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Japanese Abroad

Shedding Light on the Overlooked

Noriko Hayashi

  • Japanese
  • Chinese

AN aged arm emerging from a sphygmometer. A child weeping alone against a bright yellow wall. A lonely old woman asleep beside her bed, a magazine open on her lap. The red keel of a ship washed up in the midst of a shattered street.
If a picture is worth a thousand words, Noriko Hayashi's photos could fill an encyclopedia on the subjects of desolation, pain and solitude.

"I always ask myself what it means to be a professional photographer," Hayashi says. "People seem to be recognized as professionals just for being able to make a living off taking photos, but there are many brilliant photographers who can't make a living off their work."

Hayashi's development as an international photographer began in 2006, while she was studying international relations in university. In that year, she traveled to the Gambia to deepen her knowledge of that nation and Liberia. While there, she applied for work at The Point, a local newspaper. Since her English wasn't up to scratch for editorial work, she was asked to contribute as a photographer.

Working in the Gambia, Hayashi began to seek out those overlooked stories that can be found under the surface of society. It wasn't long before she began to travel the world documenting women's rights concerns, social issues and natural disasters, striving to show what she describes as "the stories that are too small to get told by big media."
Through her photos, she has chronicled women scarred by acid attacks, children born with HIV, and people suffering in the aftermath of earthquakes and floods. Her publication history now includes Der Spiegel, The Washington Post, the International Herald Tribune, National Geographic Japan, Marie Claire UK, the Los Angeles Times and many more.
Asked whether she has ever been concerned about her personal safety, she replies: "It's not as if I've gone into actual battle zones. I've never faced a situation of approaching death, so I've never felt as if my own life was in danger. I'd rather say that being oblivious to the danger around you is the most dangerous thing you can do."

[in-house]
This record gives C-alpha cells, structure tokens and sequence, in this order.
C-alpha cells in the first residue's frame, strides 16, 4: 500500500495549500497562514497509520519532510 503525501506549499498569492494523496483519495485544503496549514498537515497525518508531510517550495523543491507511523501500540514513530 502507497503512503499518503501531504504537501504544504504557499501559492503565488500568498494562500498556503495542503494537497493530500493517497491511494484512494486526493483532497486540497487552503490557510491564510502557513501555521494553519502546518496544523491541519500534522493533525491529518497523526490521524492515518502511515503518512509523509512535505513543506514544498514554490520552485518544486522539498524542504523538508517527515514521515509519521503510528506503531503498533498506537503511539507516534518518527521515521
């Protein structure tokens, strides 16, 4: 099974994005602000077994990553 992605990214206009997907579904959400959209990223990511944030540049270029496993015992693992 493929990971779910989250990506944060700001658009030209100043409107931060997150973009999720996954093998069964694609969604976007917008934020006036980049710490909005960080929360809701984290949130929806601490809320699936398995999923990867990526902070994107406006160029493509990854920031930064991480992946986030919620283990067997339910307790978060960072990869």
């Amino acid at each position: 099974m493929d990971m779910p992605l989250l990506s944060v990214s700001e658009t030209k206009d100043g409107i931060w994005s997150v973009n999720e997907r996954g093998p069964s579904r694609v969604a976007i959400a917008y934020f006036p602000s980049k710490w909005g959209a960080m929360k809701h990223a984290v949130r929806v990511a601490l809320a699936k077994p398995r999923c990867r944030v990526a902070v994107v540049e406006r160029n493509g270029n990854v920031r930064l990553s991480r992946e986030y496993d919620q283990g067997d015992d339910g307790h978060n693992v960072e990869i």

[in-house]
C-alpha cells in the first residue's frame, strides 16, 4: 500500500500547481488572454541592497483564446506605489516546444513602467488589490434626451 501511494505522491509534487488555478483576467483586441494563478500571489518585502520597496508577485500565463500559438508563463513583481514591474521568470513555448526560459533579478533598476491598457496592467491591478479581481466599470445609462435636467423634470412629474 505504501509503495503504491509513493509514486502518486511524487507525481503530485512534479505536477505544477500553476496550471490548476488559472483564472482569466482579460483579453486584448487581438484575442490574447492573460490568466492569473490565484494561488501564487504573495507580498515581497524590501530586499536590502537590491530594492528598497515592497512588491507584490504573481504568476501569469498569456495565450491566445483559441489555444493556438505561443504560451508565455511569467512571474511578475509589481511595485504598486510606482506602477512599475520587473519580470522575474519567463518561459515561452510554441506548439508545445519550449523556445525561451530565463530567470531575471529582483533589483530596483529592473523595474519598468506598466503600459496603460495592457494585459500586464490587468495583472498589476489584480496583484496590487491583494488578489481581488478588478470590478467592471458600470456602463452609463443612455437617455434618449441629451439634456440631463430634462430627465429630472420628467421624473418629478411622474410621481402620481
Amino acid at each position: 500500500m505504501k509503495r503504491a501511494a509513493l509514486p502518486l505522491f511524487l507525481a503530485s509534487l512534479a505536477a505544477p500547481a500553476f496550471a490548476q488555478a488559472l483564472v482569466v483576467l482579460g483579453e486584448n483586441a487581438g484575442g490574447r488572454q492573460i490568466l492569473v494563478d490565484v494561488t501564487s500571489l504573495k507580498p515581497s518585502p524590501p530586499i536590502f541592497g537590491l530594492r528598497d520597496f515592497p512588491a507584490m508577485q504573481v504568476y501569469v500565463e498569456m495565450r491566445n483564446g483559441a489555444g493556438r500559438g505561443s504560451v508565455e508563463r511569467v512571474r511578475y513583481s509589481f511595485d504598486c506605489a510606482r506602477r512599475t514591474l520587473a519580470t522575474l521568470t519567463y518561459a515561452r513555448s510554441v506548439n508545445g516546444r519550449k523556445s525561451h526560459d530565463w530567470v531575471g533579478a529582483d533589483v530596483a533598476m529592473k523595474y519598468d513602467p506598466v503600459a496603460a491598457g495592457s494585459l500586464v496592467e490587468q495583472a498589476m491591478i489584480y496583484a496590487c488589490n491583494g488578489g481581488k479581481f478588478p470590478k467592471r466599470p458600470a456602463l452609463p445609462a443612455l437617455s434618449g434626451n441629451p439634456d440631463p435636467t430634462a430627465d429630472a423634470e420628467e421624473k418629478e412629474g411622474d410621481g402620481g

In 2012, Hayashi was awarded the 7th annual Younosuke Natori Photography Award by the Japan Professional Photographers Society. Regardless, she remains modest about her achievements, claiming, "Anyone is capable of taking pictures."
While that may be so, it's the intimacy of her work that sets it apart. Hayashi captures her subjects in their most private moments: For a series on Japan's aging society, she followed an elderly woman to bed and even into her bathtub. In a series on Mailuu-suu, a major uranium mining hub at the height of Russia's Soviet era, she captured a tired Kyrgyzstani woman breastfeeding her sick child. In a series on women scarred by acid attacks, she documented a Pakistani woman in the midst of facial reconstructive surgery, metal sutures still being applied by a doctor's hands.
In contrast to her stark images, Hayashi herself is surprisingly upbeat. "I've always had good experiences with people," she says. "Kindness and goodwill are at the core of human beings in every nation. I still try to stay in touch with my friends in the Gambia – I'll never forget them."

In 2013, Hayashi won the Visa d'or Feature Award – the top award for feature reporting – at the Visa pour l'image festival in Perpignan, France. She was the first Japanese person to win the award in its 25-year history, claiming it with a series of images depicting the kidnapping and forced marriage of a woman in Kyrgyzstan.
Hayashi acknowledges that print photographers face increasing challenges in the digital age. "I make a living off my photographs for now," she says. "But I'm concerned about the future, too. The economics of this job tell me that there's no space for mediocre work. But this is giving me the push to challenge myself, to be better."
For Hayashi, it seems that even the best is not enough.

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